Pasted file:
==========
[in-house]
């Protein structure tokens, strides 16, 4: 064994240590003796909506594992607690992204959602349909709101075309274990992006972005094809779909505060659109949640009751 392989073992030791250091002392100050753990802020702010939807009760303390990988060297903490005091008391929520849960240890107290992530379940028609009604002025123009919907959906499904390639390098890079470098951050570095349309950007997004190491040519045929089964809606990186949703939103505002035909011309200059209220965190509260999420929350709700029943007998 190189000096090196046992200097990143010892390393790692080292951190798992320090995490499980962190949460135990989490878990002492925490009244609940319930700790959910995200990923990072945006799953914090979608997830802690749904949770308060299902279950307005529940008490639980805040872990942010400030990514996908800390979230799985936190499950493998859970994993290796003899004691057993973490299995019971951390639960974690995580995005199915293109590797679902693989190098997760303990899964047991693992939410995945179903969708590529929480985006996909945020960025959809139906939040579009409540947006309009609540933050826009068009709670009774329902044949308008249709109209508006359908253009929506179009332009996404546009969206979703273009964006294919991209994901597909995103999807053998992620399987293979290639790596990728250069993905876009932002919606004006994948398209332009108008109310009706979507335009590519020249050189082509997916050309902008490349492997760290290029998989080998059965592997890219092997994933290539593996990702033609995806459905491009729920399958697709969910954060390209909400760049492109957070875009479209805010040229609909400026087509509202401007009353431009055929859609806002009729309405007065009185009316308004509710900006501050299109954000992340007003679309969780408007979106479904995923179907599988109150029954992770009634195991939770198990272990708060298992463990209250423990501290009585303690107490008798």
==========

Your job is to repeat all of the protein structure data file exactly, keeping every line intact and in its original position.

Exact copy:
[in-house]
């Protein structure tokens, strides 16, 4: 064994240590003796909506594992607690992204959602349909709101075309274990992006972005094809779909505060659109949640009751 392989073992030791250091002392100050753990802020702010939807009760303390990988060297903490005091008391929520849960240890107290992530379940028609009604002025123009919907959906499904390639390098890079470098951050570095349309950007997004190491040519045929089964809606990186949703939103505002035909011309200059209220965190509260999420929350709700029943007998 190189000096090196046992200097990143010892390393790692080292951190798992320090995490499980962190949460135990989490878990002492925490009244609940319930700790959910995200990923990072945006799953914090979608997830802690749904949770308060299902279950307005529940008490639980805040872990942010400030990514996908800390979230799985936190499950493998859970994993290796003899004691057993973490299995019971951390639960974690995580995005199915293109590797679902693989190098997760303990899964047991693992939410995945179903969708590529929480985006996909945020960025959809139906939040579009409540947006309009609540933050826009068009709670009774329902044949308008249709109209508006359908253009929506179009332009996404546009969206979703273009964006294919991209994901597909995103999807053998992620399987293979290639790596990728250069993905876009932002919606004006994948398209332009108008109310009706979507335009590519020249050189082509997916050309902008490349492997760290290029998989080998059965592997890219092997994933290539593996990702033609995806459905491009729920399958697709969910954060390209909400760049492109957070875009479209805010040229609909400026087509509202401007009353431009055929859609806002009729309405007065009185009316308004509710900006501050299109954000992340007003679309969780408007979106479904995923179907599988109150029954992770009634195991939770198990272990708060298992463990209250423990501290009585303690107490008798």